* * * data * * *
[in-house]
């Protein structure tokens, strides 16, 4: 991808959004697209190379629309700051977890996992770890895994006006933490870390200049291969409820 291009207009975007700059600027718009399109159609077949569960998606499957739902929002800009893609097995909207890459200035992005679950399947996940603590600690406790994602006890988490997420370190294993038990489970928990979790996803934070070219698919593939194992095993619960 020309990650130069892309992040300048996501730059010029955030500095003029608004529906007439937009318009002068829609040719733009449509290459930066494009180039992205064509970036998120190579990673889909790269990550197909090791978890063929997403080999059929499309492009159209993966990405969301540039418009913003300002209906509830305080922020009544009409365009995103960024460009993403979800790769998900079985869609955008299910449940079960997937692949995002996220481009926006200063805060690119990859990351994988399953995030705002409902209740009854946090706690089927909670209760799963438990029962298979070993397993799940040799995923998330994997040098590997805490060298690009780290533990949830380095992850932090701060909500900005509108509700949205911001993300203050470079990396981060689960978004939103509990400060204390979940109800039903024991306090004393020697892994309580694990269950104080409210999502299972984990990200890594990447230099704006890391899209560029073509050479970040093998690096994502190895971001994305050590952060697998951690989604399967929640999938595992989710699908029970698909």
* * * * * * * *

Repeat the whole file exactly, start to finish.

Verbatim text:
[in-house]
């Protein structure tokens, strides 16, 4: 991808959004697209190379629309700051977890996992770890895994006006933490870390200049291969409820 291009207009975007700059600027718009399109159609077949569960998606499957739902929002800009893609097995909207890459200035992005679950399947996940603590600690406790994602006890988490997420370190294993038990489970928990979790996803934070070219698919593939194992095993619960 020309990650130069892309992040300048996501730059010029955030500095003029608004529906007439937009318009002068829609040719733009449509290459930066494009180039992205064509970036998120190579990673889909790269990550197909090791978890063929997403080999059929499309492009159209993966990405969301540039418009913003300002209906509830305080922020009544009409365009995103960024460009993403979800790769998900079985869609955008299910449940079960997937692949995002996220481009926006200063805060690119990859990351994988399953995030705002409902209740009854946090706690089927909670209760799963438990029962298979070993397993799940040799995923998330994997040098590997805490060298690009780290533990949830380095992850932090701060909500900005509108509700949205911001993300203050470079990396981060689960978004939103509990400060204390979940109800039903024991306090004393020697892994309580694990269950104080409210999502299972984990990200890594990447230099704006890391899209560029073509050479970040093998690096994502190895971001994305050590952060697998951690989604399967929640999938595992989710699908029970698909």